As-zoned the -110 is guaranteed to short-cycle at condensing temps- you'd literally be better off with ~100KBTU/hr mid-efficiency cast iron boiler with smarter controls if you're hell-bent on installing a boiler that oversized. You only get the benefits of mod-con efficiency if it's actually modulating and condensing, which is why you HAVE to install the smallest one that actually meets the load, and have small zones of low-mass-low-emittance radiation like fin-tube.

    Run a crude I=B=R spreadsheet on your house on a room-by-room basis. Assume an interior temp of 70F, exterior 12F for a 58F delta. For any double pane windows of unknown U-factor or any single-pane + storm, and exterior doors use 0.5 BTU/degree-ft. For all 2x4 framed wall area with at least some type of insulation use 0.1 BTU/degree-ft, for any 2x6 use 0.08. For an attic with anything better than sloppily installed R19s use 0.07. For uninsulated above-grade foundation down to a foot below grade, use 1BTU/degree-foot.

    A typical 1800' house will have about 270' of window, and assuming a couple of exterior doors, call it 40' of door for 310 square feet of window + door:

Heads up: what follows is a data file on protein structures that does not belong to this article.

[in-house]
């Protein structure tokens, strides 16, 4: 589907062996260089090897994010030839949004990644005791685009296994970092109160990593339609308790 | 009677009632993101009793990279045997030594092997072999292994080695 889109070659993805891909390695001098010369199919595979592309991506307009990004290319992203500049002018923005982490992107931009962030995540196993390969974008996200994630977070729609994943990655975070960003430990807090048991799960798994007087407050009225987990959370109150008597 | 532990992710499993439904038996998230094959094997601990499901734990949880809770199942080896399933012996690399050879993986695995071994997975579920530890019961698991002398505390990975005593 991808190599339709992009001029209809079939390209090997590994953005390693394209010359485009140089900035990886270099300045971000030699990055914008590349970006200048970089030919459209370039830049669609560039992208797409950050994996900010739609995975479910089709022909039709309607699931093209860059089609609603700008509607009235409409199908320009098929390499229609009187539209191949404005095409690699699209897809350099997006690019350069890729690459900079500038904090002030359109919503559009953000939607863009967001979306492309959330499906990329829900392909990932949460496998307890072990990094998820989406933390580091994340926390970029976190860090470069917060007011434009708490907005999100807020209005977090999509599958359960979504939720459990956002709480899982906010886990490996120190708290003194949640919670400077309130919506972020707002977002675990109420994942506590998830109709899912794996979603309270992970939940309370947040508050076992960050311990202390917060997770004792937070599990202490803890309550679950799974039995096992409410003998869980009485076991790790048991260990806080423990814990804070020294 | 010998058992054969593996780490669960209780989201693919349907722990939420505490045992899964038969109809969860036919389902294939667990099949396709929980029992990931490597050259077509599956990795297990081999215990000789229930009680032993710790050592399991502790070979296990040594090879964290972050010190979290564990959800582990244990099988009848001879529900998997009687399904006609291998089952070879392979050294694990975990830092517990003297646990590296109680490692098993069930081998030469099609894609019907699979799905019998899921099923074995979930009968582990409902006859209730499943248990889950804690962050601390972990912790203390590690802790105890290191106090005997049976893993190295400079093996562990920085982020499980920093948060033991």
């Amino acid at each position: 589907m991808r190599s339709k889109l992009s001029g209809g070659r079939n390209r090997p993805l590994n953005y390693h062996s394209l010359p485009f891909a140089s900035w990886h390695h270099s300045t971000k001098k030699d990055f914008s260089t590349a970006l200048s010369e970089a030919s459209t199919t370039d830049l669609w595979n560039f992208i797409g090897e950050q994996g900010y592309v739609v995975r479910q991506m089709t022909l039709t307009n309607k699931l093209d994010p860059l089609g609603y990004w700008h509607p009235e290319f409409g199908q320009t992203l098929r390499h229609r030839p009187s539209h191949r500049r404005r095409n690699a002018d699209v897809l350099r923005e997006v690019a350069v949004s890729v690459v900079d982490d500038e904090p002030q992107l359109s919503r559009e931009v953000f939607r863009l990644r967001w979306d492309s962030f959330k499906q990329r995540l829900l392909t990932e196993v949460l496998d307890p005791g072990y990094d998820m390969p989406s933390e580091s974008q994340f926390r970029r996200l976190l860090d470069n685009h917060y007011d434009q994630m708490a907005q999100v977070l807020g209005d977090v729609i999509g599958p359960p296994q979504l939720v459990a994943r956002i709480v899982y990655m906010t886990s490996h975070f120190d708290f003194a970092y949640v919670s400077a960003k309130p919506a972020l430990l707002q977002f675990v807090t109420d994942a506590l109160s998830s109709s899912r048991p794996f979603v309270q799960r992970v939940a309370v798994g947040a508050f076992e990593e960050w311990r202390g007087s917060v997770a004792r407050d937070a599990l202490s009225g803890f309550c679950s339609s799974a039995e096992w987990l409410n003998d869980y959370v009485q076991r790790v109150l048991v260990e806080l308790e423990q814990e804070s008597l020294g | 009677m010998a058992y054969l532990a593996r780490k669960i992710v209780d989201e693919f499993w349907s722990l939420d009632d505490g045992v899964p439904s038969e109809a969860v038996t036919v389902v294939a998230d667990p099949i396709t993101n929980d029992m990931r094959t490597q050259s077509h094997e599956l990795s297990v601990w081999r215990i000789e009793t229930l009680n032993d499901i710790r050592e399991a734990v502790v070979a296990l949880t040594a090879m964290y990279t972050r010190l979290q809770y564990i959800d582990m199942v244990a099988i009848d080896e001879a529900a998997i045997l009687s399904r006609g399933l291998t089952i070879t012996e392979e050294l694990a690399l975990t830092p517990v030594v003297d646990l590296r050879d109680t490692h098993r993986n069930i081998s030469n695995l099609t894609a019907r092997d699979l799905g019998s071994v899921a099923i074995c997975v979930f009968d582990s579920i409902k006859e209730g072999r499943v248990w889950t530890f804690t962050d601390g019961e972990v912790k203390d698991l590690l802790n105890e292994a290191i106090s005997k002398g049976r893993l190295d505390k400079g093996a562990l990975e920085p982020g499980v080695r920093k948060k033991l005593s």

U0.5 x 310' x 58F= 8990 BTU/hr

    A typical 1800' 2-story will have 900' of attic floor:

    U0.07 x 900' x 58F= 3654 BTU/hr

    Assuming a perimeter of say 180' and 2' of above/near grade foundation for 360' of U 1.0), and a basement 15F colder than the upstairs when it's +12 F outside you're looking at.

    U 1 x 360 x 43F= 15,480 BTU/hr

    Assuming 10' per story and 180' of perimeter you have 1800' of gross wall area, less 310' of window & door leaves 1490' of U0.1:

    U0.1 x 1490 x 58F= 8642 BTU/hr.

    For 900' of U 0.07 attic you get:

    U0.07 x 900' x 58F= 3654 BTU/hr.

    Add it all up and you're at 40,420 BTU/hr. Add 30% 'cuz you live in the absolute DRAFTIEST house in Westchester (or always sleep with the windows open, even when it's +12 F outside) and you're still only at 52,546 BTU/hr, a load still covered by the -60 running with 160F output.

    And those U-factors presume some pretty crummy & poorly installed insulation- reality is almost always better than that (or could be made better than that at very low cost). You'll note the biggest single number is usually an uninsulated unheated basement, which is an upgrade needed by more than half the homes in Westchester county NY. It's not super-cheap to retrofit foundation insulation, but there are lower cost and higher cost ways to get there. Using even intermediate-cost methods (say, 2" of closed cell spray foam + intumescent paint, at ~$3 per square foot) it's worth it, even at buck-a-therm gas.

    Seriously- take the time to measure up your house on a room by room basis and use a spreadsheet tool to come up with the numbers- they're a lot lower than your bidding contractors think. Buy some low-E storms to retrofit on those colder rooms, or install more radiation in those rooms, and buy some air-sealing & insulation if you think it's still too drafty.